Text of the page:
Hollowmen / Page 27

Page 27


“I spent more time studying the virus itself than the actual zombies.” Daniels attempted to shy away from the question. “Anything I say about their behavior is sheer speculation.”

“But it’s your speculation that caused us to the leave the quarantine,” Boden said.

“No, a brutal zombie attack did that,” Daniels corrected him.

Boden’s expression hardened. “You’re arguing semantics. You’re the one who said that the zombies weren’t going to stop coming, that there were too many of us together making our scent too strong.”

“Yes, that is what I believe,” Daniels said. “But I can’t say that it’s an absolute fact. I can’t say much for certain about the zombies.”

“Well, what do you believe then?” I asked.

“They’re attracted to us, possibly by our pheromones, possibly by something else that we don’t even know about.” Daniels stared off as he spoke. “They’re getting smarter, and they communicate in some way more than sounds.”

Nolita gazed up at him, her face aglow from the fire, and she had an expression of pure unabashed reverence and love. She took his hand in hers and squeezed it, but Daniels didn’t seem to notice. He was too lost in thought.

“They do talk to each other,” Boden said. “We’ve heard their death groans and howls.”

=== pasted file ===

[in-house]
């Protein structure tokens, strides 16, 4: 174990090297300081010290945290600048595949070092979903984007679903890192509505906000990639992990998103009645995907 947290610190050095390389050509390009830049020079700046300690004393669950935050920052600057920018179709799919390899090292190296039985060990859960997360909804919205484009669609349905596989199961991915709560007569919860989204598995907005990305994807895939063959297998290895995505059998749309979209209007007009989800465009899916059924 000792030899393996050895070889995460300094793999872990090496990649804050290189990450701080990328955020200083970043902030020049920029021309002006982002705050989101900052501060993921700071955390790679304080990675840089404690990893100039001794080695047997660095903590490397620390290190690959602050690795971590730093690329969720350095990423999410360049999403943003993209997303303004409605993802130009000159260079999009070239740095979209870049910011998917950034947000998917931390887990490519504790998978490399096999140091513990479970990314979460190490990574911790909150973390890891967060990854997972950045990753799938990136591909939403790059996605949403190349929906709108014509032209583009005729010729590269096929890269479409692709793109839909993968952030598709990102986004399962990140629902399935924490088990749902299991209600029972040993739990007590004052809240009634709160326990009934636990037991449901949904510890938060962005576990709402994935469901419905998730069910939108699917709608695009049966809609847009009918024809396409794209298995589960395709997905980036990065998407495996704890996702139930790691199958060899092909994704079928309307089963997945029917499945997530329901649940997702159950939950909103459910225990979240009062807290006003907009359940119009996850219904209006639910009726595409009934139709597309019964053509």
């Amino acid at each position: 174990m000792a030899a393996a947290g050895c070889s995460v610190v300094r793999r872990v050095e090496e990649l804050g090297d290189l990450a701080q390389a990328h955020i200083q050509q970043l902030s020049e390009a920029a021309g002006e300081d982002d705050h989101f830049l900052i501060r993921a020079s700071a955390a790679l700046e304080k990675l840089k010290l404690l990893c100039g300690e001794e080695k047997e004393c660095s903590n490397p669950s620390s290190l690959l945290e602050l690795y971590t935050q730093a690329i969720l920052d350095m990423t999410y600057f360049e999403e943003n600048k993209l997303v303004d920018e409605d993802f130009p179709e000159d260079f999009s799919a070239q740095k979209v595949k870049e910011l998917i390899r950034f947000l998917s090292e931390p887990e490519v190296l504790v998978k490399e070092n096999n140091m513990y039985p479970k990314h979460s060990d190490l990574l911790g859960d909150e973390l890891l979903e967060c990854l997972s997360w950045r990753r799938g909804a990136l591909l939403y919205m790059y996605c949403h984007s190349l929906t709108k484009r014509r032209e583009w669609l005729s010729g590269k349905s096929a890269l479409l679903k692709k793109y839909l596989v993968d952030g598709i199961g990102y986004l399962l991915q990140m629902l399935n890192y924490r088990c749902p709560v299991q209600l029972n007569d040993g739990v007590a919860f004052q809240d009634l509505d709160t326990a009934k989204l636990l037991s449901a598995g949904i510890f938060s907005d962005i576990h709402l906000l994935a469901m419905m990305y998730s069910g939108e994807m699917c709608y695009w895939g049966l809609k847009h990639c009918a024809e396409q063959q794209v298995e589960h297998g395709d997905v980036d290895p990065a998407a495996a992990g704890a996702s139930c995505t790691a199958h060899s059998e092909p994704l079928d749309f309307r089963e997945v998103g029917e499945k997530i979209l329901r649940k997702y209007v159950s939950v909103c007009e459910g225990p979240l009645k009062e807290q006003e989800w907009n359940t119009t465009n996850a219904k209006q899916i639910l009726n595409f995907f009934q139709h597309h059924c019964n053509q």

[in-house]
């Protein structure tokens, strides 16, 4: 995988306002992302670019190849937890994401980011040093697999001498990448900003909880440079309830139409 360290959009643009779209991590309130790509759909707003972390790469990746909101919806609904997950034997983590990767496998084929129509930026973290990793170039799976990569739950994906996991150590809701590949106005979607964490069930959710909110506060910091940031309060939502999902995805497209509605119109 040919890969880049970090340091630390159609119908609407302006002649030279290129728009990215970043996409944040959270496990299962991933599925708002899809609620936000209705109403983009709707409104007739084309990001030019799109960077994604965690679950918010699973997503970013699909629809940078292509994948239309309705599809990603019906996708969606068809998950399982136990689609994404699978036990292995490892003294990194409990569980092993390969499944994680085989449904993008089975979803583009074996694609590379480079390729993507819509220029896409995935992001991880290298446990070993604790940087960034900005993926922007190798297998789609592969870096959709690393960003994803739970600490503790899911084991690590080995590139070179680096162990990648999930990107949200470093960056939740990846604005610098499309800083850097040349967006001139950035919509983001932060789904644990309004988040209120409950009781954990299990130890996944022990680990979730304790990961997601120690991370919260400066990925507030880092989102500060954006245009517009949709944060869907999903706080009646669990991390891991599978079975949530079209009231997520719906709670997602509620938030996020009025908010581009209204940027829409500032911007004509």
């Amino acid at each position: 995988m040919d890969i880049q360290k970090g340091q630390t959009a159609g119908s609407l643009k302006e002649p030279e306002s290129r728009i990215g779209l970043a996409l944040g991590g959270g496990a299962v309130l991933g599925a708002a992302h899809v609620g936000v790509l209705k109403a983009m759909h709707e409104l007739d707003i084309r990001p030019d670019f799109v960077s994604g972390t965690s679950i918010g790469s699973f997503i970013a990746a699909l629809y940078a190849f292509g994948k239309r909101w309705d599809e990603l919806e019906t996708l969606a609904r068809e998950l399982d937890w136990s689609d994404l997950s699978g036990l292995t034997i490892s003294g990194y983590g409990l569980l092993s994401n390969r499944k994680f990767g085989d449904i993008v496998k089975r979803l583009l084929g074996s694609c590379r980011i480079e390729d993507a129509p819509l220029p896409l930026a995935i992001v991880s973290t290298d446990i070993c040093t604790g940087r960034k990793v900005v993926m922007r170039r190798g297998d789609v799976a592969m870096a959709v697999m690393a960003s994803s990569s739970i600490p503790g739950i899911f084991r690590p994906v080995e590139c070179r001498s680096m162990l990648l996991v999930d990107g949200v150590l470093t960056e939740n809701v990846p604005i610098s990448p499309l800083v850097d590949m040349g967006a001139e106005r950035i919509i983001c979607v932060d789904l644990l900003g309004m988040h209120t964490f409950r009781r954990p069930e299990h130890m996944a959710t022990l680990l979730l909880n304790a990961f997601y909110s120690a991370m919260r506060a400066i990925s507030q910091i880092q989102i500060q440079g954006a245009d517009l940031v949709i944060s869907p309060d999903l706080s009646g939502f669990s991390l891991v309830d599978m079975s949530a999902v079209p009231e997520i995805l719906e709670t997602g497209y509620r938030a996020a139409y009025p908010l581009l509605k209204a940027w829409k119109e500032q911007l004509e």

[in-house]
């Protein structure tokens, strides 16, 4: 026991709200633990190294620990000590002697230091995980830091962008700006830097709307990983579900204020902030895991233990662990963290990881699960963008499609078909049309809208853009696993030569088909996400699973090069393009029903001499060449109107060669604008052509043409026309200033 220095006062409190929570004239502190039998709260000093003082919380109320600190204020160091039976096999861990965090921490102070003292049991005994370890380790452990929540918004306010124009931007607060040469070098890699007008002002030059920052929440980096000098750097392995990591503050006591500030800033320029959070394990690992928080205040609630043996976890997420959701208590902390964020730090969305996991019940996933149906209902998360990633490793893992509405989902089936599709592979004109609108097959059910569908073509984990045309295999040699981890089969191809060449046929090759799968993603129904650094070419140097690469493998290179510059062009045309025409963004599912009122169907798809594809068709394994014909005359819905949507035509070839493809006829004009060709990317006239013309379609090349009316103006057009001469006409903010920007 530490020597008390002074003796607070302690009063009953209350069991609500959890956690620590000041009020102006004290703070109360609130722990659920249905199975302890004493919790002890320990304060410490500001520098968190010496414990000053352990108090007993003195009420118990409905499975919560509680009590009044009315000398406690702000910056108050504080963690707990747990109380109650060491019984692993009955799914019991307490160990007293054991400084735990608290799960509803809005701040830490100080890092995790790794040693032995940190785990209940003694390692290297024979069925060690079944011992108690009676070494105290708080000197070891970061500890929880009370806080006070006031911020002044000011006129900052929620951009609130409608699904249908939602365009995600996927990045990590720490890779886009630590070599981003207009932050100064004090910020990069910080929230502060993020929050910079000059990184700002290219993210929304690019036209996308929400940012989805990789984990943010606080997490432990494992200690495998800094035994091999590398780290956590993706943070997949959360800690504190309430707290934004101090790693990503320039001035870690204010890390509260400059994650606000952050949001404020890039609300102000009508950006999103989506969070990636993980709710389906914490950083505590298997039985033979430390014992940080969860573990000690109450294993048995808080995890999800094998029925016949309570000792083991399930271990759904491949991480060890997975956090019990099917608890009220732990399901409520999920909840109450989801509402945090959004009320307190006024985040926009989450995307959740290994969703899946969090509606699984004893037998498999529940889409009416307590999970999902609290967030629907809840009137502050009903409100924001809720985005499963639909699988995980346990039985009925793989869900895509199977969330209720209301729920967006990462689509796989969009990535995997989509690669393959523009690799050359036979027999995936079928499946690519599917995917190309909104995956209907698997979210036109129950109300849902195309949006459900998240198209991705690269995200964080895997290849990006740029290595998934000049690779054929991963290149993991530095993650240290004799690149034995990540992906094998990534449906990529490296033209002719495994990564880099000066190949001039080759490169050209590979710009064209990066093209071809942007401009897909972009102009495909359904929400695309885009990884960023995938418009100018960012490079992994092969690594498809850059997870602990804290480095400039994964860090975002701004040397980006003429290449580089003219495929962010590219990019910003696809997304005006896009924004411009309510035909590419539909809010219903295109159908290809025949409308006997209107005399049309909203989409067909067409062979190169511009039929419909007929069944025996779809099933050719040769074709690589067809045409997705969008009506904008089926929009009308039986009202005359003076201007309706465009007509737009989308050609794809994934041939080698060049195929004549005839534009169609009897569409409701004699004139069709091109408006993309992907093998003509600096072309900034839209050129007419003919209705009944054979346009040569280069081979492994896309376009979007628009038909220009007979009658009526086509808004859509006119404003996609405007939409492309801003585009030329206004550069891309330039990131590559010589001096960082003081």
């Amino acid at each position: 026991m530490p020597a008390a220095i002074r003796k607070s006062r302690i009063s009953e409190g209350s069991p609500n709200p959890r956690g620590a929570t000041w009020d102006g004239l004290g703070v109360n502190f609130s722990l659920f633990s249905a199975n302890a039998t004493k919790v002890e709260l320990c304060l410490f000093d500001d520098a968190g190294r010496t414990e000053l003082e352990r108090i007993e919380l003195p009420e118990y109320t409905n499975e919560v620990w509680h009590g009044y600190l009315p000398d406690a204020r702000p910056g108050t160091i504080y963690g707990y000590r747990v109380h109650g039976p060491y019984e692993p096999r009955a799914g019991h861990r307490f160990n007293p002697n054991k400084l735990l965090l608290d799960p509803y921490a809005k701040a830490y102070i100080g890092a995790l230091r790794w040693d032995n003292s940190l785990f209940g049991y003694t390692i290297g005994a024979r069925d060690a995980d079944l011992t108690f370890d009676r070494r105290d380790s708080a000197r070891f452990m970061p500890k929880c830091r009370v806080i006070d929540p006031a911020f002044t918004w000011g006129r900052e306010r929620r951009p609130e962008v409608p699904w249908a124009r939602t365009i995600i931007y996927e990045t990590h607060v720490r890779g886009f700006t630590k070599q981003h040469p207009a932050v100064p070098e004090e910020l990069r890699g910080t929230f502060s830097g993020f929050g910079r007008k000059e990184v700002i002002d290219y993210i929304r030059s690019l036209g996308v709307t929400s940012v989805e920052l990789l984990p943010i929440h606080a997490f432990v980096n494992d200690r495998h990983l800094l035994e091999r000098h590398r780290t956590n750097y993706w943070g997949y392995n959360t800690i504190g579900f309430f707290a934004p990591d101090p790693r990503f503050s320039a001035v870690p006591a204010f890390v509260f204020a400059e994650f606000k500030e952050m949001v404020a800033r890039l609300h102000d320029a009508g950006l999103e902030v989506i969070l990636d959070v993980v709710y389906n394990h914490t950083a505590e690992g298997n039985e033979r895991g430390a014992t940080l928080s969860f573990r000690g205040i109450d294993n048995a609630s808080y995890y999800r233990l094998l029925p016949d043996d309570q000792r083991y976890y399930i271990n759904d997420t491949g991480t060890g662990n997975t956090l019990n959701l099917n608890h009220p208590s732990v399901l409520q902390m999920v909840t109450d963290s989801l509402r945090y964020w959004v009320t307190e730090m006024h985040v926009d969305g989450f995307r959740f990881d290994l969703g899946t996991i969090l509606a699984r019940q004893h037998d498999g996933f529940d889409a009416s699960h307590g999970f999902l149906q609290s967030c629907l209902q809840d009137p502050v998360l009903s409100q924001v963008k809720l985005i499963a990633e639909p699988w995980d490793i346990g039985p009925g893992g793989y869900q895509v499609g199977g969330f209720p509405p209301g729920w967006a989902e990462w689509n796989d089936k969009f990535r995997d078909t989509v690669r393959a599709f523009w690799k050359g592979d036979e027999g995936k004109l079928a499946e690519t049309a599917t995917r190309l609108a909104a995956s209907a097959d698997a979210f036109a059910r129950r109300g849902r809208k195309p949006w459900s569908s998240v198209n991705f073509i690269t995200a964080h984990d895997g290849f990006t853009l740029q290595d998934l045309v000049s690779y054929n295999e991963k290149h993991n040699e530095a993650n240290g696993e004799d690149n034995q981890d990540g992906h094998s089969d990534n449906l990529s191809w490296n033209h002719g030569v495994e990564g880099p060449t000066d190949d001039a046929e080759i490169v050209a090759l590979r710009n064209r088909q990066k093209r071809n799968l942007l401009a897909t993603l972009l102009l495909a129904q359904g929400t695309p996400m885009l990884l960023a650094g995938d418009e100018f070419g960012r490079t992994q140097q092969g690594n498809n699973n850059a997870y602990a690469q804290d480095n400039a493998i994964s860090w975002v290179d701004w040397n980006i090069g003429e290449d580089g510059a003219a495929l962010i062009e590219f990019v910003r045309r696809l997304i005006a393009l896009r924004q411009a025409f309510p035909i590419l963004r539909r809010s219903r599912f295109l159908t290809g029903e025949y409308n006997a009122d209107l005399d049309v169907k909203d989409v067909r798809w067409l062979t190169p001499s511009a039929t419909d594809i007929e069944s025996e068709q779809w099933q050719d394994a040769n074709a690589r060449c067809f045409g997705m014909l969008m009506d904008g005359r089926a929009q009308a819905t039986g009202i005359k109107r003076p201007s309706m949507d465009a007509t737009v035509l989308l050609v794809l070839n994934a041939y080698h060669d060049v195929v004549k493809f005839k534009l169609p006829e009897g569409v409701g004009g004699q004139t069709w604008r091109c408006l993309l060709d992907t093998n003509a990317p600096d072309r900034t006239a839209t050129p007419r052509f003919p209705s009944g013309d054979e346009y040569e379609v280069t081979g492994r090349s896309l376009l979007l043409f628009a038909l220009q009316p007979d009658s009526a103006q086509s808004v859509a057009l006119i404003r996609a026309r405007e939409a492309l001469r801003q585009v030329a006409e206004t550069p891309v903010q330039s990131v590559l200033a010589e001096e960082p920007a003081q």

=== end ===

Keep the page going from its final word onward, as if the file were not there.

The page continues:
Daniels shook his head “The death groans are just sounds. I think they make them unconsciously. The howls they do to alert the others when they’ve found food, but they have to have another way to communicate with such a vast group and to organize in the way that they are.”

“To say that they do something unconsciously suggests that they do things consciously, that they have a consciousness.” I rubbed my forehead, trying not to think about the implications. 

“Maybe not individually, but they seem to have a collective consciousness,” Daniels explained. “A hive mind, like bees or ants.”

“How?” I asked. “How is that possible?”

“I don’t know.” Daniels shook his head again. “But I don’t fully understand how any of this is possible. Even in a particle form, the virus would communicate with itself.”

“What do you mean?” Boden leaned forward, listening intently to Daniels.

“I would isolate individual viruses and keep them in separate petri dishes,” Daniels said. “In one dish, I would expose them to human blood, and the virus would immediately rush to it and infect it.

“When I put the virus under the microscope, they would be moving towards the infected blood, going towards where the virus was already invading,” Daniels went on.

“How do you know the virus wasn’t just drawn to the blood?” I asked.

“They were, when they were close enough to it,” Daniels said. “But since it was only a drop of blood, it had to be in the same dish for the virus to notice.  If I had uninfected blood near the virus but not in the same dish, when I looked at the virus under a microscope, I saw no change in its reaction. The virus simply moved aimlessly around the dish.”